Respiratory Syncytial VirusFriday, April 07, 2017
Respiratory syncytial virus is a common, and very contagious, virus that infects the respiratory tract of most children before their second birthday. Dr. Edward Hill discusses RSV in todays 60 Second Housecall.
Respiratory syncytial virus, or RSV, causes fever, stuffy or runny nose, sore throat, and cough. Your child is more likely to get RSV between November and April.
Most children have had at least one RSV infection by two years of age. Most of these infections are mild. Younger children are more likely to get a lung infection and have breathing problems and wheezing.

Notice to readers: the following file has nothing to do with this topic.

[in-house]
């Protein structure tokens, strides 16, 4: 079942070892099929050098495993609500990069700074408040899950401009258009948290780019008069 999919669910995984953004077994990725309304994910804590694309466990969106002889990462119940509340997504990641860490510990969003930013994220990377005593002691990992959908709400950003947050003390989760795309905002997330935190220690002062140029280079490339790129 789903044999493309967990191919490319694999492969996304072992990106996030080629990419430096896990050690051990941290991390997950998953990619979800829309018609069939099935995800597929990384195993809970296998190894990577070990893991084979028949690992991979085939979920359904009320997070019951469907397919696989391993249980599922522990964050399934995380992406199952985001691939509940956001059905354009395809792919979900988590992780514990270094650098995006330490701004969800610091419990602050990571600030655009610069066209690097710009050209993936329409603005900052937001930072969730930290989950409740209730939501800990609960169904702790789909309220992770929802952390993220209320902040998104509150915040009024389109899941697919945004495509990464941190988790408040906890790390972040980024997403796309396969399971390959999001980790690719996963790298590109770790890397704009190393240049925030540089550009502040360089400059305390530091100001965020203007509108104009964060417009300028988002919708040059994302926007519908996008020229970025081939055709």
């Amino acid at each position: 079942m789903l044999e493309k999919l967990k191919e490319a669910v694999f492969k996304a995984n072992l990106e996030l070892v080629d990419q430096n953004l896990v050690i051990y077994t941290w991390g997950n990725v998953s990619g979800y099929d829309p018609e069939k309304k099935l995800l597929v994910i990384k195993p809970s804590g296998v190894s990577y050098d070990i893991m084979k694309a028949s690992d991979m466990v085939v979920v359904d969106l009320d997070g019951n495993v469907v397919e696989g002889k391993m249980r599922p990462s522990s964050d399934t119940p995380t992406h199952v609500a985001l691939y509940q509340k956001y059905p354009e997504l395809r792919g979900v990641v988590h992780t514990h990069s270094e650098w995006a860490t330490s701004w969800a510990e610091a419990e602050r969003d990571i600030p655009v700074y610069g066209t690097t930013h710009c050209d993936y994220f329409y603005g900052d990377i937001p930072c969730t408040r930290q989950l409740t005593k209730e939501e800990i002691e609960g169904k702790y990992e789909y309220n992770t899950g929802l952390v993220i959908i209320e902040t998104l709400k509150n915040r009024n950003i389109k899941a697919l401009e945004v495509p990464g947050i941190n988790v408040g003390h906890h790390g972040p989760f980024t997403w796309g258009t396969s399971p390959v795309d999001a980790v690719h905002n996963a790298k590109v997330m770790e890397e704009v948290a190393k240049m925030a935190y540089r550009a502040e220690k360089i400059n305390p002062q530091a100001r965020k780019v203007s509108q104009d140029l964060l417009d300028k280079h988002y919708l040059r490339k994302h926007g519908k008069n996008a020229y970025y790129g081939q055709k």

Babies who are younger than three months, who were born early, or who have certain medical problems are more likely to have problems from RSV.
Treatment is mainly aimed at helping symptoms. RSV is caused by a virus, so antibiotics dont help. Steroids and cool mist arent helpful either.
RSV can be spread by contact with body fluids like saliva and mucus from a sick childs nose or mouth, or by objects that the child has touched. Having your child wash his or her hands or using alcohol-based hand sanitizers may lower the risk of spreading the infection.
For North Mississippi Medical Center, Im Dr. Edward Hill.